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The 2023 Joseph Hassett Yeats Lecture

"Ireland's Interpreter" and "Europe's Welcome": W.B. Yeats and the Nobel Prize in Literature, 1923.
Speaker: Professor Margaret Kelleher, Chair of Anglo-Irish Literature and Drama, University College Dublin
  • Captioned
  • Irish Sign Language Interpreted
Date
-
Location 7 Kildare Street, Dublin D02 P638
Category Event
Price FULLY BOOKED (Live-stream only - please register below)
Date
-
Location 7 Kildare Street, Dublin D02 P638
Category Event
Price FULLY BOOKED (Live-stream only - please register below)
 Margaret Kelleher delivering a lecture at the NLI
In Person
Booked Out

A lecture marking the birth of William Butler Yeats on 13 June 1865 in the NLI Reading Room

**Please note the onsite lecture is now  fully booked.  Alternatively, you may wish to  join us online via the live-stream here.** 

In November 1923, via a phone message from the Irish Times, W.B. Yeats received the news of his Nobel Prize in Literature award, conferred in Sweden a month later. In his citation, the Nobel Prize chair described Yeats as 'the interpreter of his country' while Yeats described the prize as 'Europe's welcome to the Free State'. 100 years after this award, the first awarded to an Irish writer, Margaret Kelleher will discuss the significance of Yeats' Nobel Prize, the reactions it generated and its longer-term legacy.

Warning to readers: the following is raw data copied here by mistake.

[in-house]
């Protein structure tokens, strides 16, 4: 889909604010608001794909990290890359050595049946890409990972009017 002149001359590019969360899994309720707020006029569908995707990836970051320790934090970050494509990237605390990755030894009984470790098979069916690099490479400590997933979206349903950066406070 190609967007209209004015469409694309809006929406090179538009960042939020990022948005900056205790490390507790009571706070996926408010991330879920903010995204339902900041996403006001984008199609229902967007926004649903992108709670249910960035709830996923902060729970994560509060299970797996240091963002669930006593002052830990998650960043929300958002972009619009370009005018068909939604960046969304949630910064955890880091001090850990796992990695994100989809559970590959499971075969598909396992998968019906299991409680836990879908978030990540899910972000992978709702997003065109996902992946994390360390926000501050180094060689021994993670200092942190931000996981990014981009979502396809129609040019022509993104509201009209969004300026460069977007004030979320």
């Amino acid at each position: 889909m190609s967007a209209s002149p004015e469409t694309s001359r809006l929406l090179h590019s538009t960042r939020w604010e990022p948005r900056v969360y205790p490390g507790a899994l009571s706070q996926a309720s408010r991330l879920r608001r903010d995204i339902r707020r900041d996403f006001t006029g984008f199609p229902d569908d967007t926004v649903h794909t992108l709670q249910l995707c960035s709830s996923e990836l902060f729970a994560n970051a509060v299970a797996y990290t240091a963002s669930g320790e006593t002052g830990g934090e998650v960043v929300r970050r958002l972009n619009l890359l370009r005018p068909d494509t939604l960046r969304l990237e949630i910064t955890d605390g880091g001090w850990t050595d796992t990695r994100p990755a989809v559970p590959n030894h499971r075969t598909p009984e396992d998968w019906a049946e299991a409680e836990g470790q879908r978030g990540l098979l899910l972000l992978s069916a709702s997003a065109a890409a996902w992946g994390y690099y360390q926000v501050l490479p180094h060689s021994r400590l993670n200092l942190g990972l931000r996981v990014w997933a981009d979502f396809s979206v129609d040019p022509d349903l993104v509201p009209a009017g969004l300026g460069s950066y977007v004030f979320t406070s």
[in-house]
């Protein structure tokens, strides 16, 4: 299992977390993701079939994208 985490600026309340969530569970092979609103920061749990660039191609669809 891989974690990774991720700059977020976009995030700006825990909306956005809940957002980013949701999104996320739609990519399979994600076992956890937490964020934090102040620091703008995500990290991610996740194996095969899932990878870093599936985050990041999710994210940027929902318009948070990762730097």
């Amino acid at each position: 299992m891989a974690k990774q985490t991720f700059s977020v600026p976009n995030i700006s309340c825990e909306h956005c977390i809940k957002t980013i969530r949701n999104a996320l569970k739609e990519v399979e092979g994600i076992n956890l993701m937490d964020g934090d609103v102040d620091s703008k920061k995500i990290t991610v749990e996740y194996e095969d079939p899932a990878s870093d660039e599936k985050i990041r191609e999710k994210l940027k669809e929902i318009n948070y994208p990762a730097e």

Professor Margaret Kelleher is Chair of Anglo-Irish Literature and Drama at University College Dublin. She was a fellow at the Cullman Centre at New York Public Library from September 2022 to May 2023, working on a biography of Mary and Padraic Colum. Margaret was the academic lead for University College Dublin in the creation of the Museum of Literature Ireland, a collaboration between UCD and the NLI, and is a member of the Royal Irish Academy. She has published widely in the fields of Irish literature and Irish cultural history, and her 2018 book The Maamtrasna Murders: Language, Life and Death in Nineteenth-Century Ireland was awarded the American Conference of Irish Studies' prize for books on Irish language and culture.